The GNU Image Manipulation Program (GIMP) is a free and open-source raster graphics editor. While it was developed as a Linux Image editor, it has evolved into an effective alternative for Photoshop from Adobe, while remaining both free and open source.
AVIF Support for new images
As GIMP 3.0 development has been going on, on the 7th of October 2020, GIMP 2.10.22 was released. This release is titled a bug fix, however it had severe effects on GIMP's functionality. Since then, thanks to the encoder libheif, it is now capable of supporting the AVIF image format natively, which means that you can import and export AV1-based AVIF images as you would any other supported format.When exporting an image from the editor, choose the "HEIF/AVIF" file type or use the ".avif" extension. A prompt will then appear, in which you will have the chance to select among several possible options. First, you will have the chance to choose the degree to which you wish to preserve the image's quality. We recommend a value above 20 and will give you a more detailed comparison below this text. Furthermore, you can adjust the image's bit depth. You can choose between 8, 10 or 12 bits per channel. The higher the bit depth, the greater the amount of colors that will be saved to your image. For comparison, JPG has 8 bits. So if you're not a photographer and just want to use AVIF images for your website, we recommend that you stick with 8-bit.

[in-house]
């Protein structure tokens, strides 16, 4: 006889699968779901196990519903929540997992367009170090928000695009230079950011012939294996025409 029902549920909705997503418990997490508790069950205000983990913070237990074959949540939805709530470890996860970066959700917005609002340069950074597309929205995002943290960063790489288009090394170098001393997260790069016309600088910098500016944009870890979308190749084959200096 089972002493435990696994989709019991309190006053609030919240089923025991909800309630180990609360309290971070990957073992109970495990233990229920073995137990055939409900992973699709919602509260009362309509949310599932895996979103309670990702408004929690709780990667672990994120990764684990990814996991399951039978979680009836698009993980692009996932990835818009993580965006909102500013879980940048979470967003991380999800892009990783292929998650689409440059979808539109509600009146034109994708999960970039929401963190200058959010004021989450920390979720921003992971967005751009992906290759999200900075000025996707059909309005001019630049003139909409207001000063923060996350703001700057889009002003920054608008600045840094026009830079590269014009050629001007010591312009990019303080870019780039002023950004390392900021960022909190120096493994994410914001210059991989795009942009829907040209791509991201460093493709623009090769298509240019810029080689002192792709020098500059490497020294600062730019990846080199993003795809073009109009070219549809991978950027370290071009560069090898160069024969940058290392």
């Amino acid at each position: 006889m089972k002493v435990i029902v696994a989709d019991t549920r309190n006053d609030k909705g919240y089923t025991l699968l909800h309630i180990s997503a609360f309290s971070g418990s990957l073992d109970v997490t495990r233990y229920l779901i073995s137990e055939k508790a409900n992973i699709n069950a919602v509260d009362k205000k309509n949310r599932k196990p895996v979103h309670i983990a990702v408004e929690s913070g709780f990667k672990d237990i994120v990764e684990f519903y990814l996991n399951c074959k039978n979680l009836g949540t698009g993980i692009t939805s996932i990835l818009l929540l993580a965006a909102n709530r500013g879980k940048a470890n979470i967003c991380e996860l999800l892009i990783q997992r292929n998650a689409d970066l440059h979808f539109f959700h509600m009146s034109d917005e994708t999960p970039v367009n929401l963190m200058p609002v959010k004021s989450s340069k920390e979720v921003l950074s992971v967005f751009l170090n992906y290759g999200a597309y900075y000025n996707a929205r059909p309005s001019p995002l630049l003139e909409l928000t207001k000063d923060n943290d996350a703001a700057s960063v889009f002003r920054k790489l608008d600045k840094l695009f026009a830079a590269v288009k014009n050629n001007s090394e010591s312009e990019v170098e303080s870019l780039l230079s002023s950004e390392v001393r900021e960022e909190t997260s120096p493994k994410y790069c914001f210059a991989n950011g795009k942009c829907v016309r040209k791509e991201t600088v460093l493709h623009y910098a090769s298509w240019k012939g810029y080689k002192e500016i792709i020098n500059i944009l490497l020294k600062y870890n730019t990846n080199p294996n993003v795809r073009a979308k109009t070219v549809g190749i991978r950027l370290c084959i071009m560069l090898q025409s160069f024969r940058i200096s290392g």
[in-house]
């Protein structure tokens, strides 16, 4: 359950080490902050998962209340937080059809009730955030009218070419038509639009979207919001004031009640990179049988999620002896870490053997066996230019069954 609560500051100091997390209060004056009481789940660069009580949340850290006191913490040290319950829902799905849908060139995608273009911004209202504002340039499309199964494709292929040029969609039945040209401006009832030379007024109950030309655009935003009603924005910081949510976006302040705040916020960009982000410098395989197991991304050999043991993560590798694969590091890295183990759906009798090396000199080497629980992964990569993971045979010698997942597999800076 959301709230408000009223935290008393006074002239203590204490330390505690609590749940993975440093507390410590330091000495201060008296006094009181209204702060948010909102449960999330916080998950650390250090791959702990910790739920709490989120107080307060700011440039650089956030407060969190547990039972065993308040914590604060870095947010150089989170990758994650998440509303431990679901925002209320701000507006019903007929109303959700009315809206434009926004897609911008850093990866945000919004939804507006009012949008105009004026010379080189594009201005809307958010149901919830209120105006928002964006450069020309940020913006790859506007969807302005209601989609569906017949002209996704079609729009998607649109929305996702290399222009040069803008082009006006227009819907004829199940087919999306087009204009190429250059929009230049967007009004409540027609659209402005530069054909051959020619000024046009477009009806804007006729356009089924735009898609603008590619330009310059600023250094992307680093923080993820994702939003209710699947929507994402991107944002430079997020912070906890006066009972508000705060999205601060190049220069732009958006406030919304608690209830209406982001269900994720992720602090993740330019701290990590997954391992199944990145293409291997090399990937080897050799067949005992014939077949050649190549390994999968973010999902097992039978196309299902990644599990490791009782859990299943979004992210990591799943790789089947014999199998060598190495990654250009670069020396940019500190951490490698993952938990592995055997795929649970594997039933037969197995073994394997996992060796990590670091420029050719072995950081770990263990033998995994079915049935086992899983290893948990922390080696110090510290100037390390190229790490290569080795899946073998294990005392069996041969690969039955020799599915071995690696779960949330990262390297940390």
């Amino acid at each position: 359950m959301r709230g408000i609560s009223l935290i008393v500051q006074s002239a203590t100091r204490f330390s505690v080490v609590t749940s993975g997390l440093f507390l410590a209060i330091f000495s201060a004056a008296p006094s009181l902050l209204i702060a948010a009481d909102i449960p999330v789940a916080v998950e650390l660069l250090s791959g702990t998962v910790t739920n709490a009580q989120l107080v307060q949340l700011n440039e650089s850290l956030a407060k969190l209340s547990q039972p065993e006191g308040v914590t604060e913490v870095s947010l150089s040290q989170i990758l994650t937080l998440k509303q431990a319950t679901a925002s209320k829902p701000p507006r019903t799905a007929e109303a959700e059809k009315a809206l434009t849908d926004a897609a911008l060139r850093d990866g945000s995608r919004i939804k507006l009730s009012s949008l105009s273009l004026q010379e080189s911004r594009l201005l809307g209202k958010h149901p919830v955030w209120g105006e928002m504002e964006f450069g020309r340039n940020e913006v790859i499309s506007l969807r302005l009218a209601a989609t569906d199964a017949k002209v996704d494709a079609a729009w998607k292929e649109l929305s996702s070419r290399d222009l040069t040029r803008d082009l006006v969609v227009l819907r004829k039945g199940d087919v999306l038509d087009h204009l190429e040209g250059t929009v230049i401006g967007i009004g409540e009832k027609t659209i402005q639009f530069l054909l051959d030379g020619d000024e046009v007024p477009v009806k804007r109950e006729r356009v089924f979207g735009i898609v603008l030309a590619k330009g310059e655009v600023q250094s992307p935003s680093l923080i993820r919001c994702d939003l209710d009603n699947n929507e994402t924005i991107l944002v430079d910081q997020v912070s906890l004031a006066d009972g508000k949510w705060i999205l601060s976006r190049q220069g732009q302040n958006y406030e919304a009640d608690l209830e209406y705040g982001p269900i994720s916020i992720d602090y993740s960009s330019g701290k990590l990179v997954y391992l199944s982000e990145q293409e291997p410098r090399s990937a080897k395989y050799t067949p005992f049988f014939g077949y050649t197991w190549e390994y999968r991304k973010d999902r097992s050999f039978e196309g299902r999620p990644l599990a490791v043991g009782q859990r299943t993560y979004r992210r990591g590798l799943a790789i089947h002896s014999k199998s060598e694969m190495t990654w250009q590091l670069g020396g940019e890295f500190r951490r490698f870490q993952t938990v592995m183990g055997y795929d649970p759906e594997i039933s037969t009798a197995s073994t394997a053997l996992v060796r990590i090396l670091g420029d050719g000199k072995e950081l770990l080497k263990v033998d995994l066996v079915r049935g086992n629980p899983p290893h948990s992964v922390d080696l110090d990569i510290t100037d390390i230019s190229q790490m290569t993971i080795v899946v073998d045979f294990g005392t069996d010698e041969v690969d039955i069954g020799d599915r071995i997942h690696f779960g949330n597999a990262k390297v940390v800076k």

. Despite the non-creative name, the user interface is fantastic. It allows for many options to choose from, such as the minimum and maximum Quantizer, pixel format, bit depth, encoder, encoder speed, alpha channel settings, EXIF data and XMP data handling, and the ICC color profile. If you do not understand most of these settings, don't worry; you will probably be fine with the default interface.
AVIF Support for existing images
If you look to have a lot of images converted, it's a lot easier to convert them all in one go. Make life easier for yourself by